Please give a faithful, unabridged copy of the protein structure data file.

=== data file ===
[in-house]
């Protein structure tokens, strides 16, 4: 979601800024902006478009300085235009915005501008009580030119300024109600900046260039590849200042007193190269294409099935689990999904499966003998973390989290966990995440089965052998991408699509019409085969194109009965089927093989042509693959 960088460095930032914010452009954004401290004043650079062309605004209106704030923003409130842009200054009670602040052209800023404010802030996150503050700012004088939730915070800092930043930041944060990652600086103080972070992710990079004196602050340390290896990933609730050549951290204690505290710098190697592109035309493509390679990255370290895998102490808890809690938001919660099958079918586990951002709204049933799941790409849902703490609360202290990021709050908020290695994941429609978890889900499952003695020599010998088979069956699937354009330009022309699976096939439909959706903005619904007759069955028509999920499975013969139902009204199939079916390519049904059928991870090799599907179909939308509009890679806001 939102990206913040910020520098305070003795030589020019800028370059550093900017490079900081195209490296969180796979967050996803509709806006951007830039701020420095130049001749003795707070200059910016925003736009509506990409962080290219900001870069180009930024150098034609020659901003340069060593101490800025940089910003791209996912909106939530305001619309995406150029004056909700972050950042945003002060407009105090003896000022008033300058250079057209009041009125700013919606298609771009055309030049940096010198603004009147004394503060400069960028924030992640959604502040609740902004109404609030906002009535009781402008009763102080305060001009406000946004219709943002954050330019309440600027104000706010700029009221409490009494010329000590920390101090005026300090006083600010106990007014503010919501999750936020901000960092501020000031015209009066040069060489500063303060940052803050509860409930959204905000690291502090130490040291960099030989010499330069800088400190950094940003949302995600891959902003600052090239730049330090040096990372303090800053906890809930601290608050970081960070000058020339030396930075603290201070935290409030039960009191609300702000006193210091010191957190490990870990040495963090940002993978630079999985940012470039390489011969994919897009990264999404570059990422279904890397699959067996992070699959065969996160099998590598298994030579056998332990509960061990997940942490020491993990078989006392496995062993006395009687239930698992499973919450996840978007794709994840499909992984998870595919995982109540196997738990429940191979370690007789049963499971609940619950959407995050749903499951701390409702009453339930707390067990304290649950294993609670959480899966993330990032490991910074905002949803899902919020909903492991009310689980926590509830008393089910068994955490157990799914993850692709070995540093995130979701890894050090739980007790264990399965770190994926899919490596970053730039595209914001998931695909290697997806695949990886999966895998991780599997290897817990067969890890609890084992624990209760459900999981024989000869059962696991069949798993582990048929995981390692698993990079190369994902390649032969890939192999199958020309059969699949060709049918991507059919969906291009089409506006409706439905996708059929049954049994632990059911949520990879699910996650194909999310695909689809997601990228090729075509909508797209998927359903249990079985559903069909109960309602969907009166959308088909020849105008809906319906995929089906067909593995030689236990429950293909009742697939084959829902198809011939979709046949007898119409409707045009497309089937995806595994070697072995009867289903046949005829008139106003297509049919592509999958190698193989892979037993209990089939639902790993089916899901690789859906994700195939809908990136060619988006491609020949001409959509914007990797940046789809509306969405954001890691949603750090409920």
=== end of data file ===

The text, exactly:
[in-house]
């Protein structure tokens, strides 16, 4: 979601800024902006478009300085235009915005501008009580030119300024109600900046260039590849200042007193190269294409099935689990999904499966003998973390989290966990995440089965052998991408699509019409085969194109009965089927093989042509693959 960088460095930032914010452009954004401290004043650079062309605004209106704030923003409130842009200054009670602040052209800023404010802030996150503050700012004088939730915070800092930043930041944060990652600086103080972070992710990079004196602050340390290896990933609730050549951290204690505290710098190697592109035309493509390679990255370290895998102490808890809690938001919660099958079918586990951002709204049933799941790409849902703490609360202290990021709050908020290695994941429609978890889900499952003695020599010998088979069956699937354009330009022309699976096939439909959706903005619904007759069955028509999920499975013969139902009204199939079916390519049904059928991870090799599907179909939308509009890679806001 939102990206913040910020520098305070003795030589020019800028370059550093900017490079900081195209490296969180796979967050996803509709806006951007830039701020420095130049001749003795707070200059910016925003736009509506990409962080290219900001870069180009930024150098034609020659901003340069060593101490800025940089910003791209996912909106939530305001619309995406150029004056909700972050950042945003002060407009105090003896000022008033300058250079057209009041009125700013919606298609771009055309030049940096010198603004009147004394503060400069960028924030992640959604502040609740902004109404609030906002009535009781402008009763102080305060001009406000946004219709943002954050330019309440600027104000706010700029009221409490009494010329000590920390101090005026300090006083600010106990007014503010919501999750936020901000960092501020000031015209009066040069060489500063303060940052803050509860409930959204905000690291502090130490040291960099030989010499330069800088400190950094940003949302995600891959902003600052090239730049330090040096990372303090800053906890809930601290608050970081960070000058020339030396930075603290201070935290409030039960009191609300702000006193210091010191957190490990870990040495963090940002993978630079999985940012470039390489011969994919897009990264999404570059990422279904890397699959067996992070699959065969996160099998590598298994030579056998332990509960061990997940942490020491993990078989006392496995062993006395009687239930698992499973919450996840978007794709994840499909992984998870595919995982109540196997738990429940191979370690007789049963499971609940619950959407995050749903499951701390409702009453339930707390067990304290649950294993609670959480899966993330990032490991910074905002949803899902919020909903492991009310689980926590509830008393089910068994955490157990799914993850692709070995540093995130979701890894050090739980007790264990399965770190994926899919490596970053730039595209914001998931695909290697997806695949990886999966895998991780599997290897817990067969890890609890084992624990209760459900999981024989000869059962696991069949798993582990048929995981390692698993990079190369994902390649032969890939192999199958020309059969699949060709049918991507059919969906291009089409506006409706439905996708059929049954049994632990059911949520990879699910996650194909999310695909689809997601990228090729075509909508797209998927359903249990079985559903069909109960309602969907009166959308088909020849105008809906319906995929089906067909593995030689236990429950293909009742697939084959829902198809011939979709046949007898119409409707045009497309089937995806595994070697072995009867289903046949005829008139106003297509049919592509999958190698193989892979037993209990089939639902790993089916899901690789859906994700195939809908990136060619988006491609020949001409959509914007990797940046789809509306969405954001890691949603750090409920």